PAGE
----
Triste Espagna sin ventura

To listen to this show, you must first LOG IN. If you have already logged in, but you are still seeing this message, please SUBSCRIBE or UPGRADE your subscriber level today.

Program: #09-07   Air Date: Feb 09, 2009

Like the Cancionero de Palacio, the Cancionero de Upsala (named for the library where it is kept) was a collection of popular song of the mid-16th century; the ensemble Le Poeme Harmonique brings it to life.

We continue our long and fruitful association with our partners at Radio Netherlands in presenting a series of concerts from the 2008 Holland Festival of Early Music at Utrecht.

We will also direct listeners to their web site, which will provide more in-depth information about the music and performers we hear as well as more information about the festival ( The primary theme for 2008 was the Golden Age in Spain.

Note: All of the music on this program was performed by the ensemble Le Poème Harmonique, Vincent Dumestre, conductor. For more information about this ensemble:

Triste España sin ventura: Encina, Cancionero de Upsala

Le Poème Harmonique, after their memorable Festival productions of Lully’s Le bourgeois gentilhomme and Marazzoli’s La Vita humana, hardly needs an introduction. This new programme featuring villancicos and other genres of secular and semi-liturgical texts is titled ‘Triste España sin ventura’, but it isn’t all darkness and tears. One needs to note contrasting works as ‘Ay triste que vengo’ (about a spurned lover) and the merry drinking song ‘Hoy comamos y bebamos’: ‘let’s eat and drink and have fun, because tomorrow is the beginning of Lent.’ Some of the anonymous villancicos are taken from the Cancionero de Upsala (1556), a collection named after the library where it is kept, but actually put together by the duke of Calabria, in southern Italy. An ensemble of seven players support a vocal cast of five, among whom we find soprano Claire Lefilliâtre and tenor Jan Van Elsacker.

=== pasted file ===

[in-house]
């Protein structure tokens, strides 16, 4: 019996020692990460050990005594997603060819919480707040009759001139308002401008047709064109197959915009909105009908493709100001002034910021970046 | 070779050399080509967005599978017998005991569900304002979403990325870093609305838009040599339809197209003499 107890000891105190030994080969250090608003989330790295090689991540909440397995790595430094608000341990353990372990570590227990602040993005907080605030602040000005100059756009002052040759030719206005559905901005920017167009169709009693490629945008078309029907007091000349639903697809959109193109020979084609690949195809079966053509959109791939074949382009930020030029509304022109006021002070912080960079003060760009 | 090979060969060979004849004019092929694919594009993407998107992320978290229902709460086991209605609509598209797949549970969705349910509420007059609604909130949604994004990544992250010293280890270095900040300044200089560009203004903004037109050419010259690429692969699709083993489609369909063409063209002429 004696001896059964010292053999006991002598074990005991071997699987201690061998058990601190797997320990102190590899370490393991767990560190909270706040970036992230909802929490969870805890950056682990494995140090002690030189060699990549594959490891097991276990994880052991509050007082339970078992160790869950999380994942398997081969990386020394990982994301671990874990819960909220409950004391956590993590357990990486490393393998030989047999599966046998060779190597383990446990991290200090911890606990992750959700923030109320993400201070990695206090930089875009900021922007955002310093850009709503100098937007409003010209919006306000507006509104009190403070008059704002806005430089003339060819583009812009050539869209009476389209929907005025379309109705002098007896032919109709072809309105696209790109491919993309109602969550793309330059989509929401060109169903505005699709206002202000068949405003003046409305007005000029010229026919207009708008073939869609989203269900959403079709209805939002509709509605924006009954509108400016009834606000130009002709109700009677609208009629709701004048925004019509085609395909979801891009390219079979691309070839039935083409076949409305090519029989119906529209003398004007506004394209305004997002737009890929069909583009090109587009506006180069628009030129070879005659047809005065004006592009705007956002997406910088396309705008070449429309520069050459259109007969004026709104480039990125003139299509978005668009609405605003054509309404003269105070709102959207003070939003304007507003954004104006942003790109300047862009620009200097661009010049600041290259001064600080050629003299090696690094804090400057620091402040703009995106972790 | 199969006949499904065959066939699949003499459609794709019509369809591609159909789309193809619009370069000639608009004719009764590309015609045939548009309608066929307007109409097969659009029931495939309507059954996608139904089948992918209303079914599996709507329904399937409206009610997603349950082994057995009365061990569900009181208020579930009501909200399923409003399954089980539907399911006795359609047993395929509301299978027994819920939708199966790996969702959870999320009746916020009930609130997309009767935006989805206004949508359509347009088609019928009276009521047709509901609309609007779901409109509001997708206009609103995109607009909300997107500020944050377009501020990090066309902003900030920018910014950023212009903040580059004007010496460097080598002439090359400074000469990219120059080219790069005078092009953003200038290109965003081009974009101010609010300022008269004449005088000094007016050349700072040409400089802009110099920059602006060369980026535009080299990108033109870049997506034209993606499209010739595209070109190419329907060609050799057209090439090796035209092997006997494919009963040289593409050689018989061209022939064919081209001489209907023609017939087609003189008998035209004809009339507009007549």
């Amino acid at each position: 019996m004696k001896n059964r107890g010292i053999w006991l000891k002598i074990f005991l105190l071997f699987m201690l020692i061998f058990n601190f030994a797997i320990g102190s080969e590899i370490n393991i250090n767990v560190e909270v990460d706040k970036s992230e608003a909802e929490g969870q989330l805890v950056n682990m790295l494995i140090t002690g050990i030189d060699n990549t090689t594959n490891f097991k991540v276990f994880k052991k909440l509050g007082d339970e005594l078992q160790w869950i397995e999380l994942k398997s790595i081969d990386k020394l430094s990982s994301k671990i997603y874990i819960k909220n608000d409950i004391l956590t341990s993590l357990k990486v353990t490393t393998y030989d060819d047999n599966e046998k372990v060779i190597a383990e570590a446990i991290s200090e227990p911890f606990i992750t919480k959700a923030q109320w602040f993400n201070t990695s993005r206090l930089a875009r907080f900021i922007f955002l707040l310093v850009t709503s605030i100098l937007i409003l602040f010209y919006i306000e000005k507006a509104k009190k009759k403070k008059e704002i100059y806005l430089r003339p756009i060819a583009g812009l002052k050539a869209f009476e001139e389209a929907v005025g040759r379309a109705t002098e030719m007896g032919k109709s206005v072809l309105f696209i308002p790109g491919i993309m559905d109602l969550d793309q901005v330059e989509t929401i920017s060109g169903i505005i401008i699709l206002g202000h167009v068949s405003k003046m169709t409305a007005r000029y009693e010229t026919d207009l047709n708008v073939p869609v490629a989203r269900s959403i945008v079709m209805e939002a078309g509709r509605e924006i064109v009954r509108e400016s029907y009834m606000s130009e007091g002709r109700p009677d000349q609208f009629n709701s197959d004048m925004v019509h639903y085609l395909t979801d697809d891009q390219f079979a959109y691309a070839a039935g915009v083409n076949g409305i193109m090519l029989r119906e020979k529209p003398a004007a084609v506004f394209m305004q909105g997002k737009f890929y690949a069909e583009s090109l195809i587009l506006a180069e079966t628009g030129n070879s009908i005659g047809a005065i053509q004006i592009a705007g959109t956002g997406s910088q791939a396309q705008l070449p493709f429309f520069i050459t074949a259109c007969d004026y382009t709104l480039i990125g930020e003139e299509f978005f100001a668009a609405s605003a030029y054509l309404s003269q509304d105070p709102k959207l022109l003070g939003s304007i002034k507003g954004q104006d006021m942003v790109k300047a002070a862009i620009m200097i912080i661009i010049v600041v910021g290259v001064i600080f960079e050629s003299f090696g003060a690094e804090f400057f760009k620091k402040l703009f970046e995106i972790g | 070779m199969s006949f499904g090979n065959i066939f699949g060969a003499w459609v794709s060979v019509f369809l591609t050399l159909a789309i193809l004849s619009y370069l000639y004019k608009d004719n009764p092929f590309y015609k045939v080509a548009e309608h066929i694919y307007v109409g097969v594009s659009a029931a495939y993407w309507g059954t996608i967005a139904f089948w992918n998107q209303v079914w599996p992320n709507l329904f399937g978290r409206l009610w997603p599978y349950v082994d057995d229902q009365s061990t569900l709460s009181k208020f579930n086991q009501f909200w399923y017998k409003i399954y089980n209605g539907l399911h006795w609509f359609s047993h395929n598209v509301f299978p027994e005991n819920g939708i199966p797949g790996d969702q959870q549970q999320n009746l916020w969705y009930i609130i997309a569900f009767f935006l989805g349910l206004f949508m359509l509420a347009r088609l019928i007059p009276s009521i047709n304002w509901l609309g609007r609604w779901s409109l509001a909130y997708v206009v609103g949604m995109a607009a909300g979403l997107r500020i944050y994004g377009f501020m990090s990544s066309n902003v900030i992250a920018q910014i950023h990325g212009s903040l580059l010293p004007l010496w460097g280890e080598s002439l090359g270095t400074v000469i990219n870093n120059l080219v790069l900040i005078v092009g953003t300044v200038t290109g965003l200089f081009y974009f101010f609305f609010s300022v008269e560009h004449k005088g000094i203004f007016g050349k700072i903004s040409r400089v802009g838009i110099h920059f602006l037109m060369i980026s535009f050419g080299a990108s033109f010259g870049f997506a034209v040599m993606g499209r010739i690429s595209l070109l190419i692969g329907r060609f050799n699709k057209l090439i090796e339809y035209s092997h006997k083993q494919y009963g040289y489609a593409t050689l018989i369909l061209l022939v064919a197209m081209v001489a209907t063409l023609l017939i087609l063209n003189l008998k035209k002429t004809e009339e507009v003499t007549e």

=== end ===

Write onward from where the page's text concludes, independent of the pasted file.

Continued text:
1 Juan del Encina 1468-1530
Triste España sin ventura!, romance ("Unhappy Spain, without joy"--Lament for the death of Prince Juan, 1497)

Hoy comamos y bebamos, villancico ("Let us eat and drink and be merry")
(from: Cancionero de Upsala, Venice, 1556)
appl. 0’20

2 Anonymus
Ay luna que reluces (O shining moon, all night long you give me light")

(from: Cancionero de Upsala)

Anonymus 17th century

Para tener nochebuena

Bartolomé Carceres ? active middle 16th century


(from: Cancionero de Upsala)

3 Cabézon (after Cipriano de Rore)

Anchor che col partire ("Even though when I part from you, it is a kind of dying")


Canario instrumental

Diego Fernández de Huete 1633/43-1713

Espagnoleta, Canario, Folía instrumental

4 Anonymus
Bailan los pastores

Juan del Encina
Ay triste que vengo ("Alas, sad you see me")

5 Anonymus

Con que la lavaré instrumental
(from: Cancionero de Upsala)


No so yo

(from: Cancionero de Upsala)

Juan del Encina
Fata la parte, villancico ("Tell it everywhere, M. Cotal's wife is dead")

Luis de Briçeño active beginning 17th century
La gran chacona

6 Anonymus

Chacona (intro and entre’acte)

Anthonie Boësset

Una musica

7 Anonymus
Sarabanda ‘Nos esprits libres & contents’


Composer Info

Juan del Encina 1468-1530, Cabézon,

Note: The contact information in this episode may be out-of-date. You can contact us at this current link.